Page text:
Biblical bottles: Jeroboam to Salmanazar

Methuselah – six litres/eight bottles
Used in: Champagne and Burgundy

The oldest man in the Bible and the grandfather of Noah – who was after all the world’s first vintner.

He is first mentioned in Genesis as part of the genealogy linking Adam to Noah. It is explained that he was the son of Enoch who was already aged 65 when Methuselah was born and lived to 365 years old himself!

Methuselah easily surpassed his father, however, begetting his first son, Lamech, at the age of 187 and having more children over the span of 780 years before dying aged 969.

Of course, these figures are nonsense, although people have tried to justify them literally through all manner of tenuous arguments.

It may very well be that Methuselah, Enoch and Lamech were important, semi-legendary figures who lived for an unusually long time.

More logical explanations have tried to reason that perhaps the chronicler had meant months rather than years or perhaps tenths of years – either explanation would make Methuselah a more believable 78½ or 96 when he died. The only problem then is that would make his father, Enoch, just five or six when Methuselah was conceived.

Better is to take these extreme ages as either symbolic or out-and-out fiction. Methuselah is counted as the eighth patriarch, Adam being the first and Noah the tenth. So the lengthy lives of these figures might just be a convenient way of having 10 figures representing the history of Man from Adam to Noah. It’s neat, and 10 names in a genealogy is much easier to remember than several hundred – and a lot of these teachings would have to be remembered by people because written texts would have been rare and most people couldn’t read anyway.

Having 10 names is likely just a device to move the story on quickly and efficiently from the expulsion from Eden to the flood.

5 Responses to “Biblical bottles: Jeroboam to Salmanazar”

  1. Kent Benson says:

    “In the Book of Samuel, Saul does indeed meet death and defeat at the hands of the Philistines at the Battle of Gilboa after proving himself unworthy in the eyes of God, although whether he fell on his own sword or was polished off by an Amalekite is unknown as both accounts are given in 1 Samuel and 2 Samuel respectively.”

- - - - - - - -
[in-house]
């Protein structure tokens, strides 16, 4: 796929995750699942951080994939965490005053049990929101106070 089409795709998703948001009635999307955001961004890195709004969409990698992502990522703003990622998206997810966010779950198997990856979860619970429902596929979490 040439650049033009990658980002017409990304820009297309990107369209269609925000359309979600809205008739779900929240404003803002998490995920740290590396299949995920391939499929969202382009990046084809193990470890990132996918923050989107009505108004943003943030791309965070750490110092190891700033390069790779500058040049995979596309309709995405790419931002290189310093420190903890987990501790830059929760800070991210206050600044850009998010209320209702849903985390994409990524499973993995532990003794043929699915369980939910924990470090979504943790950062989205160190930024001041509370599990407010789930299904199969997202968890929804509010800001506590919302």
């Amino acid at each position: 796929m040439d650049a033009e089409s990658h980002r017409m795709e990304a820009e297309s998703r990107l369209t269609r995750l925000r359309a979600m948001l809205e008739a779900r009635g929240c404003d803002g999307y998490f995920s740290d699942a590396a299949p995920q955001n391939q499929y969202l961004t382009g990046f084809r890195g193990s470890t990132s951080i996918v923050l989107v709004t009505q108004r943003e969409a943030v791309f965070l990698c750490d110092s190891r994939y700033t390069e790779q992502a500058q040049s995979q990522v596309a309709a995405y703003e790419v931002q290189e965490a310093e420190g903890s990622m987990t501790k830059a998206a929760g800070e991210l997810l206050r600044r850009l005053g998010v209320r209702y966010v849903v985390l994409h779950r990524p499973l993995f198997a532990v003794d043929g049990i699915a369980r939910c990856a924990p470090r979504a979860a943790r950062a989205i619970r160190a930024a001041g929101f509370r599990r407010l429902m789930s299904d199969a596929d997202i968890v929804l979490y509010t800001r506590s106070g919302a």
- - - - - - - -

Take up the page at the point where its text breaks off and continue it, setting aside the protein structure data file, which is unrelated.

The II Sam. 1:1-16 account of Saul being killed by an Amalekite at the battle of Gilboa was a story told to David by the very Amalekite in question. It is thought that the Amalekite was an opportunist hoping to curry favor with the heir to the throne (David) by delivering the news of Saul’s death and taking credit for it. It didn’t work, David had him killed for slaying “God’s anointed.”

    The Amalekite’s story is probably not what actually happened. The history recorded by the chroniclers of I & II Samuel (I Sam. 31:1-6) has Samuel killing himself with his sword in order to avoid torture at the hands of the Philistines, after being incapacitated by a Philistine arrow – this, only after his armourbearer refused to do the job. An almost identical account is recorded in I Chron. 10:1-6.

  2. Kent Benson says:

    “Of course, these figures are nonsense, although people have tried to justify them literally through all manner of tenuous arguments.”

    It is your explanation of the Bible’s account of pre-flood longevity that is tenuous. Many things in the Bible seemed like nonsense until science advanced to enough to give them credence. Isaiah 40:22 refers to the “circle of the earth”, which was nonsense prior to Galileo. The physical world prior to a world-wide flood could have been dramatically different. According to the biblical record, it never rained, instead a mist went up from the earth to water the ground (Gen. 2:5-6). One speculation is that a filtering canopy surrounded the earth blocking virtually all harmful solar radiation. In addition, there could have been a much more oxygen-rich environment contributing to longevity. We’re not likely to ever know why humans may have lived much longer thousands of years ago, but treating the idea as nonsense is a closed minded approach to examining human history.

  3. There are several kings named Shalmaneser, see .
    Shalmaneser II was the king of Assyria 1030–1019 BC and ruled for 12 years according to the Assyrian Kinglist.
    So, I think, a big bottle containing 12 standard bottles, is named in honor of these 12 years 🙂

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